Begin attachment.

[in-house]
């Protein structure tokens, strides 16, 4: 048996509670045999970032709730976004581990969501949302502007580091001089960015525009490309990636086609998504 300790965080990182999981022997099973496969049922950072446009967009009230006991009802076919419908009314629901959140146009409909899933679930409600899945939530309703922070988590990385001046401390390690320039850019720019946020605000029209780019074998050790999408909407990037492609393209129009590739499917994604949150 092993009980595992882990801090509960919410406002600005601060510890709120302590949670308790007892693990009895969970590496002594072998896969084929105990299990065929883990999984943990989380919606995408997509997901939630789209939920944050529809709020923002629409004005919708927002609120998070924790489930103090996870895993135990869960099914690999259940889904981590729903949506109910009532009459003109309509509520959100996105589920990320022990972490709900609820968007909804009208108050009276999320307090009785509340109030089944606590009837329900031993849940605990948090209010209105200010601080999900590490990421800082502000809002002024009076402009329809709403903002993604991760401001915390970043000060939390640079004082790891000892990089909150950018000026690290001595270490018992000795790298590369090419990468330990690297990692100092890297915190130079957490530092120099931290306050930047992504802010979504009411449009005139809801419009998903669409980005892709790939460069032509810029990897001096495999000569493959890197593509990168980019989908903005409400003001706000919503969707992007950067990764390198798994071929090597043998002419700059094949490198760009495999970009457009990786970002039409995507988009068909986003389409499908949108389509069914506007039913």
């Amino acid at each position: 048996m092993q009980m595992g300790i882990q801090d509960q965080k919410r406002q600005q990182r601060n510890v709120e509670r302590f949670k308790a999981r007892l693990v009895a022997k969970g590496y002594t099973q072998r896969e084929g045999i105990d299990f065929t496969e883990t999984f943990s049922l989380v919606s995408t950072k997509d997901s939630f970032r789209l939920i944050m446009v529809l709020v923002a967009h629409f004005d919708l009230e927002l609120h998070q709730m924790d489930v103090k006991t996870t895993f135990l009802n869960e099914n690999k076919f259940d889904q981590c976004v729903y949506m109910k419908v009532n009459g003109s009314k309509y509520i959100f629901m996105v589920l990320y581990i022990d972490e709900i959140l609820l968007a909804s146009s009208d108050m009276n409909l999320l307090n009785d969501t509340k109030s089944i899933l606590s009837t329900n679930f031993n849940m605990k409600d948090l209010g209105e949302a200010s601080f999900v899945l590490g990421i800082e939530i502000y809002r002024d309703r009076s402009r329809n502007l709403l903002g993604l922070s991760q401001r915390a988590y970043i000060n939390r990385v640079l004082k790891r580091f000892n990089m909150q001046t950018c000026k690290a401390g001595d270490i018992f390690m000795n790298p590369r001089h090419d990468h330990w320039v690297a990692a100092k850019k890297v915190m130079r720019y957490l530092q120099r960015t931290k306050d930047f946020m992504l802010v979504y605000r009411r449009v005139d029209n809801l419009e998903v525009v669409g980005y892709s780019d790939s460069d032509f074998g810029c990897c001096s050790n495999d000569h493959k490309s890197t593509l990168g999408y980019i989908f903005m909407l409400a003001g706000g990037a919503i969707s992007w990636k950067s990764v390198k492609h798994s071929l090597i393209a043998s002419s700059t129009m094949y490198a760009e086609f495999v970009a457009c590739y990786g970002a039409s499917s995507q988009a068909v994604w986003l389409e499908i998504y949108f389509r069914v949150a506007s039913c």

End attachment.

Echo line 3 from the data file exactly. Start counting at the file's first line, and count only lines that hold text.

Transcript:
């Amino acid at each position: 048996m092993q009980m595992g300790i882990q801090d509960q965080k919410r406002q600005q990182r601060n510890v709120e509670r302590f949670k308790a999981r007892l693990v009895a022997k969970g590496y002594t099973q072998r896969e084929g045999i105990d299990f065929t496969e883990t999984f943990s049922l989380v919606s995408t950072k997509d997901s939630f970032r789209l939920i944050m446009v529809l709020v923002a967009h629409f004005d919708l009230e927002l609120h998070q709730m924790d489930v103090k006991t996870t895993f135990l009802n869960e099914n690999k076919f259940d889904q981590c976004v729903y949506m109910k419908v009532n009459g003109s009314k309509y509520i959100f629901m996105v589920l990320y581990i022990d972490e709900i959140l609820l968007a909804s146009s009208d108050m009276n409909l999320l307090n009785d969501t509340k109030s089944i899933l606590s009837t329900n679930f031993n849940m605990k409600d948090l209010g209105e949302a200010s601080f999900v899945l590490g990421i800082e939530i502000y809002r002024d309703r009076s402009r329809n502007l709403l903002g993604l922070s991760q401001r915390a988590y970043i000060n939390r990385v640079l004082k790891r580091f000892n990089m909150q001046t950018c000026k690290a401390g001595d270490i018992f390690m000795n790298p590369r001089h090419d990468h330990w320039v690297a990692a100092k850019k890297v915190m130079r720019y957490l530092q120099r960015t931290k306050d930047f946020m992504l802010v979504y605000r009411r449009v005139d029209n809801l419009e998903v525009v669409g980005y892709s780019d790939s460069d032509f074998g810029c990897c001096s050790n495999d000569h493959k490309s890197t593509l990168g999408y980019i989908f903005m909407l409400a003001g706000g990037a919503i969707s992007w990636k950067s990764v390198k492609h798994s071929l090597i393209a043998s002419s700059t129009m094949y490198a760009e086609f495999v970009a457009c590739y990786g970002a039409s499917s995507q988009a068909v994604w986003l389409e499908i998504y949108f389509r069914v949150a506007s039913c």